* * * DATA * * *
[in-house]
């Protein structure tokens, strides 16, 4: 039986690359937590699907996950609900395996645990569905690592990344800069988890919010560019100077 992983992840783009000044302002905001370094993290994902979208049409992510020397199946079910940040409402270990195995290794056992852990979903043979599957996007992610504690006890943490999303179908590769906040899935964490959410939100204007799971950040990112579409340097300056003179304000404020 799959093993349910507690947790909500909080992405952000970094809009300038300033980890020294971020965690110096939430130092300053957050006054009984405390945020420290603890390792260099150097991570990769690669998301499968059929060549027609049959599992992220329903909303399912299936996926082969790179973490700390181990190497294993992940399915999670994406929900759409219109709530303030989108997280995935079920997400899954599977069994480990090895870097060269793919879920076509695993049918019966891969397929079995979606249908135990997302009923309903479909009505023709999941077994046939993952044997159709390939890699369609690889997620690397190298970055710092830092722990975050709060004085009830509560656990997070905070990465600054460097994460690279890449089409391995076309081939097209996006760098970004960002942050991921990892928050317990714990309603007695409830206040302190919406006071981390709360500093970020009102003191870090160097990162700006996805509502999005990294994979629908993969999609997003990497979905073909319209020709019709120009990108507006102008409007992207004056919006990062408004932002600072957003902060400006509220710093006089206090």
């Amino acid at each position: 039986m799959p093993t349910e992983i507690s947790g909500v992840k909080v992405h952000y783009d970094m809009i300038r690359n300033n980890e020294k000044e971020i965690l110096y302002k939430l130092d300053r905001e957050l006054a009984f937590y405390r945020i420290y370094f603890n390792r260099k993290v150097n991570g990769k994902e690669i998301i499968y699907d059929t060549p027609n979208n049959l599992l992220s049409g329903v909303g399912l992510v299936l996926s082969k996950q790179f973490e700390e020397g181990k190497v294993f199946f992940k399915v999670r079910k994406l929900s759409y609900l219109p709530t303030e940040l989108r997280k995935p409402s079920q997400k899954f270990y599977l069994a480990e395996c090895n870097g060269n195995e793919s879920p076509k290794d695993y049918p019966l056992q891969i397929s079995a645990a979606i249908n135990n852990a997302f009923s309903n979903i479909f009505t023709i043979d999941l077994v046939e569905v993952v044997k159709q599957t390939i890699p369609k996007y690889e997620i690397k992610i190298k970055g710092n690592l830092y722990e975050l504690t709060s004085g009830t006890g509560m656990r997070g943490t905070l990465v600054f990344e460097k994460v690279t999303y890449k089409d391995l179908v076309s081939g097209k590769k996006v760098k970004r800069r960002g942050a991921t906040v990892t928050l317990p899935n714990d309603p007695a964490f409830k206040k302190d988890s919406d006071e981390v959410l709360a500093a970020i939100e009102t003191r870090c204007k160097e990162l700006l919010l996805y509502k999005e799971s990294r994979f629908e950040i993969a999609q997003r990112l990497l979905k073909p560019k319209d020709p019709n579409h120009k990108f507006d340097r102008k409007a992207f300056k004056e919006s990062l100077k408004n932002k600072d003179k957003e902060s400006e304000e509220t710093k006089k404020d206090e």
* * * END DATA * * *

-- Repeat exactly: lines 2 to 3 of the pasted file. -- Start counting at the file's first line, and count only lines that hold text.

């Protein structure tokens, strides 16, 4: 039986690359937590699907996950609900395996645990569905690592990344800069988890919010560019100077 992983992840783009000044302002905001370094993290994902979208049409992510020397199946079910940040409402270990195995290794056992852990979903043979599957996007992610504690006890943490999303179908590769906040899935964490959410939100204007799971950040990112579409340097300056003179304000404020 799959093993349910507690947790909500909080992405952000970094809009300038300033980890020294971020965690110096939430130092300053957050006054009984405390945020420290603890390792260099150097991570990769690669998301499968059929060549027609049959599992992220329903909303399912299936996926082969790179973490700390181990190497294993992940399915999670994406929900759409219109709530303030989108997280995935079920997400899954599977069994480990090895870097060269793919879920076509695993049918019966891969397929079995979606249908135990997302009923309903479909009505023709999941077994046939993952044997159709390939890699369609690889997620690397190298970055710092830092722990975050709060004085009830509560656990997070905070990465600054460097994460690279890449089409391995076309081939097209996006760098970004960002942050991921990892928050317990714990309603007695409830206040302190919406006071981390709360500093970020009102003191870090160097990162700006996805509502999005990294994979629908993969999609997003990497979905073909319209020709019709120009990108507006102008409007992207004056919006990062408004932002600072957003902060400006509220710093006089206090």
């Amino acid at each position: 039986m799959p093993t349910e992983i507690s947790g909500v992840k909080v992405h952000y783009d970094m809009i300038r690359n300033n980890e020294k000044e971020i965690l110096y302002k939430l130092d300053r905001e957050l006054a009984f937590y405390r945020i420290y370094f603890n390792r260099k993290v150097n991570g990769k994902e690669i998301i499968y699907d059929t060549p027609n979208n049959l599992l992220s049409g329903v909303g399912l992510v299936l996926s082969k996950q790179f973490e700390e020397g181990k190497v294993f199946f992940k399915v999670r079910k994406l929900s759409y609900l219109p709530t303030e940040l989108r997280k995935p409402s079920q997400k899954f270990y599977l069994a480990e395996c090895n870097g060269n195995e793919s879920p076509k290794d695993y049918p019966l056992q891969i397929s079995a645990a979606i249908n135990n852990a997302f009923s309903n979903i479909f009505t023709i043979d999941l077994v046939e569905v993952v044997k159709q599957t390939i890699p369609k996007y690889e997620i690397k992610i190298k970055g710092n690592l830092y722990e975050l504690t709060s004085g009830t006890g509560m656990r997070g943490t905070l990465v600054f990344e460097k994460v690279t999303y890449k089409d391995l179908v076309s081939g097209k590769k996006v760098k970004r800069r960002g942050a991921t906040v990892t928050l317990p899935n714990d309603p007695a964490f409830k206040k302190d988890s919406d006071e981390v959410l709360a500093a970020i939100e009102t003191r870090c204007k160097e990162l700006l919010l996805y509502k999005e799971s990294r994979f629908e950040i993969a999609q997003r990112l990497l979905k073909p560019k319209d020709p019709n579409h120009k990108f507006d340097r102008k409007a992207f300056k004056e919006s990062l100077k408004n932002k600072d003179k957003e902060s400006e304000e509220t710093k006089k404020d206090e």